Based on the 2011 Global Hunger Index, the Democratic Republic of the Congo (DRC) has the most severe level of hunger and malnutrition. There is growing recognition that development in the agriculture sector and increasing productivity will be critical to reverse this trend. A growing set of literature looks at gender disparity in access to critical inputs, knowledge and markets, which have been shown to contribute to low productivity and nutrition insecurity. This assessment contributes to the knowledge gap by compiling existing empirical evidence and investigating the gender gaps in access to resources and opportunities in the agriculture and food sector in the DRC. This is a key sector in achieving food and nutrition security; 73 percent of economically active women depend primarily on this sector for their livelihood. This assessment draws on various sources of data, including (1) village-level and producer organization–level surveys carried out in 145 villages in the three provinces of Bandundu, Bas-Congo, and Kinshasa; (2) nationally representative surveys; (3) semi-structured interviews with a wide range of stakeholders; (4) a review of project, policy, and legal documents for their attention to gender issues; and (5) an extensive literature review. The assessment emphasizes the urgent need to (1) address inconsistencies in the laws and ensure implementation of those laws that do offer opportunities for women; (2) improve both men’s and women’s knowledge of nutritious food choices; (3) build on vibrant women’s organizations to link them with markets and equip them with technical, financial and management capacity; and (4) invest in skills and knowledge (through innovative information and communication technologies and extension services) and in girls’ education.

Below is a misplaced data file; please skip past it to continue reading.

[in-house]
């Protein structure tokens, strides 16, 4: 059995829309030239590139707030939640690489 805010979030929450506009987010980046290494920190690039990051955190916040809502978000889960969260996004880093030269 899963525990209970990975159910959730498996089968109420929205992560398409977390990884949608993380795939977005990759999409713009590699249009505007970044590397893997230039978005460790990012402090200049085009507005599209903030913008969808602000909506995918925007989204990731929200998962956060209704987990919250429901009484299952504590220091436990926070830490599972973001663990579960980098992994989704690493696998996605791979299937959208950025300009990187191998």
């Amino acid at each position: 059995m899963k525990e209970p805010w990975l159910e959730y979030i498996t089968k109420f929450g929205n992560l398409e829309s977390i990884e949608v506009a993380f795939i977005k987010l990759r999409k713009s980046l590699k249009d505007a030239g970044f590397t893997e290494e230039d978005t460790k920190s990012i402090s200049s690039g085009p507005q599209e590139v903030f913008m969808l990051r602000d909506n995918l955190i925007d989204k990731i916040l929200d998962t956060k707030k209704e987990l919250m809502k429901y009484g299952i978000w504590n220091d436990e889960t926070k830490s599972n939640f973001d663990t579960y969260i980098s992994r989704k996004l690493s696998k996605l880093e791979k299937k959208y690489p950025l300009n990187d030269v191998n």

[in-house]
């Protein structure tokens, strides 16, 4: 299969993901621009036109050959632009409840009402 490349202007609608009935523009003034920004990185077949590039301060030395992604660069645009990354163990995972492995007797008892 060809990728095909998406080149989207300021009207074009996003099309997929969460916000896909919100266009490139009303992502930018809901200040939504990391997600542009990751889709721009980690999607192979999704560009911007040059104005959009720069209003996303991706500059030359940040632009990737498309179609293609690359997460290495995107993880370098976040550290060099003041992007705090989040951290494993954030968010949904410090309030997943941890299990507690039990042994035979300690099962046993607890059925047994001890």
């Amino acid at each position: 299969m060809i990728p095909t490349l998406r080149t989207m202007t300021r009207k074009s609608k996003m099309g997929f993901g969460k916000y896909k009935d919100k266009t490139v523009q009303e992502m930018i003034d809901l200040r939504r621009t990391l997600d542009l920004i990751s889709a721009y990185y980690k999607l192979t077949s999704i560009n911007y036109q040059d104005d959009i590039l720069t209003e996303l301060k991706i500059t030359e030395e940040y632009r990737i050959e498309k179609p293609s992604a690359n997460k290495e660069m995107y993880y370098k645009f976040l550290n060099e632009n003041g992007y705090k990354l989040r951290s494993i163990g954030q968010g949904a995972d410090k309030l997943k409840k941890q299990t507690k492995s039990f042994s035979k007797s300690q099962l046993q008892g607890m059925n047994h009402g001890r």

International Food Policy Research Institute (IFPRI)